Generaloberst Friedrich Fromm
|Born||October 8, 1888|
|Died||March 12, 1945(aged 56)|
|Place of birth||Berlin, Germany|
|Place of death||Brandenburg an der Havel, Germany|
German Empire (to 1918)|
Weimar Republic (to 1933)
|Commands held||Chef der Heeresausrüstung und Befehlshaber des Ersatzheeres|
World War I|
World War II
|Awards||Knight's Cross of the Iron Cross|
Friedrich Fromm (8 October 1888 – 12 March 1945) was a German army officer. A recipient of the Knight's Cross of the Iron Cross, he was executed for failing to act against the 20 July plot to assassinate Hitler.
20 July Plot
In World War II, Fromm was Commander in Chief of the Reserve Army (Ersatzheer), in charge of training and personnel replacement for the German Army, a position he occupied for most of the war. Though he was aware that some of his subordinates—most notably Claus von Stauffenberg, his Chief of Staff—were planning an assassination attempt against Adolf Hitler, he remained quiet and agreed to have a part in it if he became a top official of the new government after the mutiny. When the attempt to proceed with the mutiny on July 15 failed, Fromm refused to have any further part in their mutiny.
However, on July 20 the news broke out that Hitler had been the victim of an explosion in a Nazi base in Poland near Russia; Wolf's Lair. Fromm quickly realized that it was Stauffenberg and the plotters that did it, and when he tried to arrest them, they overthrew him and locked him in a jail cell in the headquarters.
When the mutiny failed, Fromm was found by Nazis and freed. He immediately had the conspirators executed (against Hitler's orders to take the conspirators alive) to cover up potential allegations that he himself was involved. However, these actions did not save him.
Trial and execution
After executing the top plotters, Fromm returned to his office for the night. There he was met by various Nazi officers, Dr. Goebbels among them. Their talk ended with Goebbels saying "You've been in a damned hurry to get witnesses out of your way."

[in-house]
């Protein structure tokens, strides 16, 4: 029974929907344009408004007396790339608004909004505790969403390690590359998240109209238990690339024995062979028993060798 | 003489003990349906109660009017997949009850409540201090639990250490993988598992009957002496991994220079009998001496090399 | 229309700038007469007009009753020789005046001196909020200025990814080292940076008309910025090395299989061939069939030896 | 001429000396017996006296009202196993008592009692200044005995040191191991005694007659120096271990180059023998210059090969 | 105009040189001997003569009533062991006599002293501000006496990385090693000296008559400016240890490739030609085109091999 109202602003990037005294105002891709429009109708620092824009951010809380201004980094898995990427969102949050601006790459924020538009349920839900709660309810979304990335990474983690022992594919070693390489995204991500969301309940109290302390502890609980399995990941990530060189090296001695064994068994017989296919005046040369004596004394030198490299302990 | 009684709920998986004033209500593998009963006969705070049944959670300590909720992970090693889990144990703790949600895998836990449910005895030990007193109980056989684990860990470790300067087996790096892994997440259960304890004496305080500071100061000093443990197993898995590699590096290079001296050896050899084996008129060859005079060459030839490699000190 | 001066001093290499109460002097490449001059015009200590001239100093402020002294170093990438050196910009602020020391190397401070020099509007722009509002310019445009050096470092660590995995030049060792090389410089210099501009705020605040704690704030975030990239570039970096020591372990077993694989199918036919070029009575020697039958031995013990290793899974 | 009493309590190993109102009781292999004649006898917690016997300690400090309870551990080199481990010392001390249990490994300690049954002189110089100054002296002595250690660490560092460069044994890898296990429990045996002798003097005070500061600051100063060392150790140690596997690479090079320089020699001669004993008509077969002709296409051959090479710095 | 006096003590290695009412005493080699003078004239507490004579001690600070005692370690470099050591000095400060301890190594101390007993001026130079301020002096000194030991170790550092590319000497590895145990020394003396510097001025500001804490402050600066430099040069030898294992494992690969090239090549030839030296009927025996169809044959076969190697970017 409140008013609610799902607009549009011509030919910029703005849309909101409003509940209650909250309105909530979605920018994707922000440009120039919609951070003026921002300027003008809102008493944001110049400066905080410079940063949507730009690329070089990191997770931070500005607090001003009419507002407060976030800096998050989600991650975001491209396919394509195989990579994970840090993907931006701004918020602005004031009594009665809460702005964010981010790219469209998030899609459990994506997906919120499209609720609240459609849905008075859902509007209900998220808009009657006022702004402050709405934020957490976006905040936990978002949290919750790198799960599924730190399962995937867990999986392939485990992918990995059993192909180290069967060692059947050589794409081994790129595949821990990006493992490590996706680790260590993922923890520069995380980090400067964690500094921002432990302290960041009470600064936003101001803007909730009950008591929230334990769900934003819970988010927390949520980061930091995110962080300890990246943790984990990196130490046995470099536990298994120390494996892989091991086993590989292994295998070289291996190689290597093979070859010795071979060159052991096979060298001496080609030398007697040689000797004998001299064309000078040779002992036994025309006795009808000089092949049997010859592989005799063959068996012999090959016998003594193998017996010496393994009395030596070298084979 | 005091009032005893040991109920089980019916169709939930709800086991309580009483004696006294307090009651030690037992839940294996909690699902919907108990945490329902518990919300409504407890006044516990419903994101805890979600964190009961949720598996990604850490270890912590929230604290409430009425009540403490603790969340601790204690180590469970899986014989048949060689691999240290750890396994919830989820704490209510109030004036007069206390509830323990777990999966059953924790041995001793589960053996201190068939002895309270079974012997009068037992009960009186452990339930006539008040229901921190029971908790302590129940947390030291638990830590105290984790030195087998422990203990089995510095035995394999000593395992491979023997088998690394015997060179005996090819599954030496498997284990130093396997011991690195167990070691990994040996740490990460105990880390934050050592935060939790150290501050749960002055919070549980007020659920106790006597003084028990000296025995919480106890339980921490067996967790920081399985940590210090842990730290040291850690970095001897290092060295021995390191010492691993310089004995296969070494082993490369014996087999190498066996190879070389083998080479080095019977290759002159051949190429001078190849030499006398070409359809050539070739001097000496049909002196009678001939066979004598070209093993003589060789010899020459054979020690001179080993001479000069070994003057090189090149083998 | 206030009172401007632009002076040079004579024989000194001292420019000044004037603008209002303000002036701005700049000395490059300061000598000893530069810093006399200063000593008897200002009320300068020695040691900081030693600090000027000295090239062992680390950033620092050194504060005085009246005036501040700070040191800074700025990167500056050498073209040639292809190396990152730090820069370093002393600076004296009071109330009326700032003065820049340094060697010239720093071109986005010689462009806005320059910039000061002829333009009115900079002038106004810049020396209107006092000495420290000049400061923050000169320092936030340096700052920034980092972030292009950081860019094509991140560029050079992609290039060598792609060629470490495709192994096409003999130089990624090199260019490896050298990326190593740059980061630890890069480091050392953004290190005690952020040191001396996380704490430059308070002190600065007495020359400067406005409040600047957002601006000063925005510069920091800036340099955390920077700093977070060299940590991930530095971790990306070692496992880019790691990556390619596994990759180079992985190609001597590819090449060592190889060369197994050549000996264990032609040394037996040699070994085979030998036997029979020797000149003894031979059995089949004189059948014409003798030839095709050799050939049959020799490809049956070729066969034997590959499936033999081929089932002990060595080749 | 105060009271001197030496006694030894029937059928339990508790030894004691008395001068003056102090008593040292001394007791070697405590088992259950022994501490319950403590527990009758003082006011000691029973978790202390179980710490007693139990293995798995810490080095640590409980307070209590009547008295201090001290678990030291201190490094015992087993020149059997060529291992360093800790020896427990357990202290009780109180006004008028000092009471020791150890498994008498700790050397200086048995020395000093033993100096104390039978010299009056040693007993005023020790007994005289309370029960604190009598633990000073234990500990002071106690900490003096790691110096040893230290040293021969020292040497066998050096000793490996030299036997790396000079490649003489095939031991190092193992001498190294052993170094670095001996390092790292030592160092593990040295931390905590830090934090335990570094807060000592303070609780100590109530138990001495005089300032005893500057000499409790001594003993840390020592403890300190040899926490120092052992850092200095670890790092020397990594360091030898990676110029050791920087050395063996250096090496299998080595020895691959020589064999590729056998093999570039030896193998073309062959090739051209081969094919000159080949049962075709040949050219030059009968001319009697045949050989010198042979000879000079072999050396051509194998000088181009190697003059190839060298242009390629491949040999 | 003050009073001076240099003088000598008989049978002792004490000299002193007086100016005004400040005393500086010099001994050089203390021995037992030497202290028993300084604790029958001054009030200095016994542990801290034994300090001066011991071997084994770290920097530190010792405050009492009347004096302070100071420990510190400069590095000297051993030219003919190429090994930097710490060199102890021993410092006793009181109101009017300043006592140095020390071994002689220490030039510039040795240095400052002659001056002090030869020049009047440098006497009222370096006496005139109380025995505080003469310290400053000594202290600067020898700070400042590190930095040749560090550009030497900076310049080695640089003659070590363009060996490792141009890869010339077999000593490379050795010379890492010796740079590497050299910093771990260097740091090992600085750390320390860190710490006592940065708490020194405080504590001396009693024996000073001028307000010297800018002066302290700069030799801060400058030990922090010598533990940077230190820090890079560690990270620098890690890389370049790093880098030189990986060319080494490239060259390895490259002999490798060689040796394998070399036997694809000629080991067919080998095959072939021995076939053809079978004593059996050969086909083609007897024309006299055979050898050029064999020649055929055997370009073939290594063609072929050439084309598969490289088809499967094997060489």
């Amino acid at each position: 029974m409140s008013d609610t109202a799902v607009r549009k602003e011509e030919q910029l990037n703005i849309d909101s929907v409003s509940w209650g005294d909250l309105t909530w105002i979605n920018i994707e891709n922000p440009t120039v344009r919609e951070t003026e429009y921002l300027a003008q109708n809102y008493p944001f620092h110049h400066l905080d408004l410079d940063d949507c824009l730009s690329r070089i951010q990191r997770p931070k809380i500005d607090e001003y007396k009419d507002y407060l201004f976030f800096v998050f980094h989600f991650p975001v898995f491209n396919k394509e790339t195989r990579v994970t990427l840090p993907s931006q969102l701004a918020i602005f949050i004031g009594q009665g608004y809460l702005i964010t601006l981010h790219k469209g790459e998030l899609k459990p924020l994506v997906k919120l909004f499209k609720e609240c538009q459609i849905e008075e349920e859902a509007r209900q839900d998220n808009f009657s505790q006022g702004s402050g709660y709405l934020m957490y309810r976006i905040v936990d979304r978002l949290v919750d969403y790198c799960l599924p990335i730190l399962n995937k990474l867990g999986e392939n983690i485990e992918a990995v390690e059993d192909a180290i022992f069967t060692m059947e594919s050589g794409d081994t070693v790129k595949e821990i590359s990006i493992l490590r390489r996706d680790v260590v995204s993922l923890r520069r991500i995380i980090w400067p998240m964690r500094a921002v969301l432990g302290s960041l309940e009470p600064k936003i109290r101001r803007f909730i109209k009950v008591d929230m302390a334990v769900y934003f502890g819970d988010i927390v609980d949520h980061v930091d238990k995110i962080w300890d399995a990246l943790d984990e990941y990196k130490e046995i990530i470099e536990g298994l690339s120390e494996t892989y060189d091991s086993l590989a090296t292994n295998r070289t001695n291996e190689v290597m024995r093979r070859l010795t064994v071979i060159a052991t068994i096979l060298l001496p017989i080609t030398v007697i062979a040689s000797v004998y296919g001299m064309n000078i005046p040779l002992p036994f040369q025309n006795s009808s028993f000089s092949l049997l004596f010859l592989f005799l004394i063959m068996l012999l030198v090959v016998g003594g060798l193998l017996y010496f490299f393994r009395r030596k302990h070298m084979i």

The next morning on July 22, 1944, Fromm was arrested by Nazi officials and locked in jail to await trial. Fromm was discharged from the German Army on 14 September 1944. The civilian Fromm was sentenced to death and considered unworthy for military duty by the Volksgerichtshof on 7 March 1945. Since the court failed to prove a direct association with the 20 July plotters, he had been charged and convicted for cowardice before the enemy. The loss of his worthiness for military service led to a permanent loss of all honors, ranks, and orders. On 12 March 1945, Fromm was executed at the Brandenburg-Görden Prison by firing squad as part of the post-conspiracy purge. His last words before the firing squad were reported to be "I die, because it was ordered. I had always wanted only the best for Germany."
- Iron Cross (1914)
- 2nd Class
- 1st Class
- Wound Badge (1914)
- in Black
- Hanseatic Cross of Hamburg
- Honour Cross of the World War 1914/1918
- Anschluss Medal
- Sudetenland Medal with Prague Castle Bar
- Memel Medal
- Iron Cross (1939)
- 2nd Class
- 1st Class
- Knight's Cross of the Iron Cross on 6 July 1940 as General der Artillerie and chief of the Heeresrüstung (armament of the army) and commander in chief of the Ersatzheeres (replacement army)
- By Helmut Lohner in the 1990 film The Plot to Kill Hitler.
- By Axel Milberg in the 2004 film Stauffenberg (also known as Operation Valkyrie).
- By Tom Wilkinson in the 2008 film Valkyrie.
- Fellgiebel, Walther-Peer (2000). Die Träger des Ritterkreuzes des Eisernen Kreuzes 1939-1945. Podzun-Pallas. ISBN 3-7909-0284-5.
- Kroener, Bernhard R. (2005). "Der starke Mann im Heimatkriegsgebiet". Generaloberst Friedrich Fromm. Eine Biographie. Paderborn: Schoeningh, Oler family (Alberta, Canada)
- Scherzer, Veit (2007). Ritterkreuzträger 1939–1945 Die Inhaber des Ritterkreuzes des Eisernen Kreuzes 1939 von Heer, Luftwaffe, Kriegsmarine, Waffen-SS, Volkssturm sowie mit Deutschland verbündeter Streitkräfte nach den Unterlagen des Bundesarchives (in German). Jena, Germany: Scherzers Miltaer-Verlag. ISBN 978-3-938845-17-2.